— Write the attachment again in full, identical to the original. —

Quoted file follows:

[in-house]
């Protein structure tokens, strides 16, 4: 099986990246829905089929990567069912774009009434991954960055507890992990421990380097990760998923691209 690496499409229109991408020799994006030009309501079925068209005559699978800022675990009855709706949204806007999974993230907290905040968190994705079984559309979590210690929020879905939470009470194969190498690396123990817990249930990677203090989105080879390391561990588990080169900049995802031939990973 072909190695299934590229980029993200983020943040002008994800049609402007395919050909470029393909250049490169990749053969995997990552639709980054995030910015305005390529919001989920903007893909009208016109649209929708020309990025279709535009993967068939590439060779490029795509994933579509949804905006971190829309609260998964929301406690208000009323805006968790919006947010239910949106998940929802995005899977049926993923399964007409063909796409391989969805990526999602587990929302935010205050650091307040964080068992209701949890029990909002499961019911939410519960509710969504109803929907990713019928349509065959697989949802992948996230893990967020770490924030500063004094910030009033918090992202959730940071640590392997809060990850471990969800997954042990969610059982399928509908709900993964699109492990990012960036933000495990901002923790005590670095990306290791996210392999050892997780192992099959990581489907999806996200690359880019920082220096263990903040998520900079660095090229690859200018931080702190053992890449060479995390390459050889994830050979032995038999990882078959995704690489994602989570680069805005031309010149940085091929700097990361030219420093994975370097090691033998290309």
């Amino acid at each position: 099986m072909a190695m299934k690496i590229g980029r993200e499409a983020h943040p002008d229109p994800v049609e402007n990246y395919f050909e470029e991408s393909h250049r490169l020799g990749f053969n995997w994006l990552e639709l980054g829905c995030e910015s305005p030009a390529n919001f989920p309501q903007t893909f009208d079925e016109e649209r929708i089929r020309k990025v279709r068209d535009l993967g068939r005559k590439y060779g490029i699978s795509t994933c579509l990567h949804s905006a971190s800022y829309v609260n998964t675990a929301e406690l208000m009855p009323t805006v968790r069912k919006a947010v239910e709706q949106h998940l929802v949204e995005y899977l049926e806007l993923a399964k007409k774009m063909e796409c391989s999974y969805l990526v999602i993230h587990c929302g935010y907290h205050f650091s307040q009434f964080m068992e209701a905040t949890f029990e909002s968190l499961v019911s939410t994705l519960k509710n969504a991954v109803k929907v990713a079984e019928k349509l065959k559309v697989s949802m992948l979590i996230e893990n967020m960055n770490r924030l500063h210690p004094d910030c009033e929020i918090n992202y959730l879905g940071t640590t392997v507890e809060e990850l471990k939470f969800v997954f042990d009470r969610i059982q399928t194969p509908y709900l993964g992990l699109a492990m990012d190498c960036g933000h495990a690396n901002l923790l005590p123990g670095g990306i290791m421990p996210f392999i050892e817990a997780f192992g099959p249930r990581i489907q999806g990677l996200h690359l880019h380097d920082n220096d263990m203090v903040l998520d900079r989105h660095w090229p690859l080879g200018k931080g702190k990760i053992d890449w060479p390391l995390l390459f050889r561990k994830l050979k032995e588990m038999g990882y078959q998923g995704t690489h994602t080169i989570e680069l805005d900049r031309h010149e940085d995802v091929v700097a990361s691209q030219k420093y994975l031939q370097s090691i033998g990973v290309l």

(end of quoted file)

[in-house]
């Protein structure tokens, strides 16, 4: 099986990246829905089929990567069912774009009434991954960055507890992990421990380097990760998923691209 690496499409229109991408020799994006030009309501079925068209005559699978800022675990009855709706949204806007999974993230907290905040968190994705079984559309979590210690929020879905939470009470194969190498690396123990817990249930990677203090989105080879390391561990588990080169900049995802031939990973 072909190695299934590229980029993200983020943040002008994800049609402007395919050909470029393909250049490169990749053969995997990552639709980054995030910015305005390529919001989920903007893909009208016109649209929708020309990025279709535009993967068939590439060779490029795509994933579509949804905006971190829309609260998964929301406690208000009323805006968790919006947010239910949106998940929802995005899977049926993923399964007409063909796409391989969805990526999602587990929302935010205050650091307040964080068992209701949890029990909002499961019911939410519960509710969504109803929907990713019928349509065959697989949802992948996230893990967020770490924030500063004094910030009033918090992202959730940071640590392997809060990850471990969800997954042990969610059982399928509908709900993964699109492990990012960036933000495990901002923790005590670095990306290791996210392999050892997780192992099959990581489907999806996200690359880019920082220096263990903040998520900079660095090229690859200018931080702190053992890449060479995390390459050889994830050979032995038999990882078959995704690489994602989570680069805005031309010149940085091929700097990361030219420093994975370097090691033998290309």
């Amino acid at each position: 099986m072909a190695m299934k690496i590229g980029r993200e499409a983020h943040p002008d229109p994800v049609e402007n990246y395919f050909e470029e991408s393909h250049r490169l020799g990749f053969n995997w994006l990552e639709l980054g829905c995030e910015s305005p030009a390529n919001f989920p309501q903007t893909f009208d079925e016109e649209r929708i089929r020309k990025v279709r068209d535009l993967g068939r005559k590439y060779g490029i699978s795509t994933c579509l990567h949804s905006a971190s800022y829309v609260n998964t675990a929301e406690l208000m009855p009323t805006v968790r069912k919006a947010v239910e709706q949106h998940l929802v949204e995005y899977l049926e806007l993923a399964k007409k774009m063909e796409c391989s999974y969805l990526v999602i993230h587990c929302g935010y907290h205050f650091s307040q009434f964080m068992e209701a905040t949890f029990e909002s968190l499961v019911s939410t994705l519960k509710n969504a991954v109803k929907v990713a079984e019928k349509l065959k559309v697989s949802m992948l979590i996230e893990n967020m960055n770490r924030l500063h210690p004094d910030c009033e929020i918090n992202y959730l879905g940071t640590t392997v507890e809060e990850l471990k939470f969800v997954f042990d009470r969610i059982q399928t194969p509908y709900l993964g992990l699109a492990m990012d190498c960036g933000h495990a690396n901002l923790l005590p123990g670095g990306i290791m421990p996210f392999i050892e817990a997780f192992g099959p249930r990581i489907q999806g990677l996200h690359l880019h380097d920082n220096d263990m203090v903040l998520d900079r989105h660095w090229p690859l080879g200018k931080g702190k990760i053992d890449w060479p390391l995390l390459f050889r561990k994830l050979k032995e588990m038999g990882y078959q998923g995704t690489h994602t080169i989570e680069l805005d900049r031309h010149e940085d995802v091929v700097a990361s691209q030219k420093y994975l031939q370097s090691i033998g990973v290309l």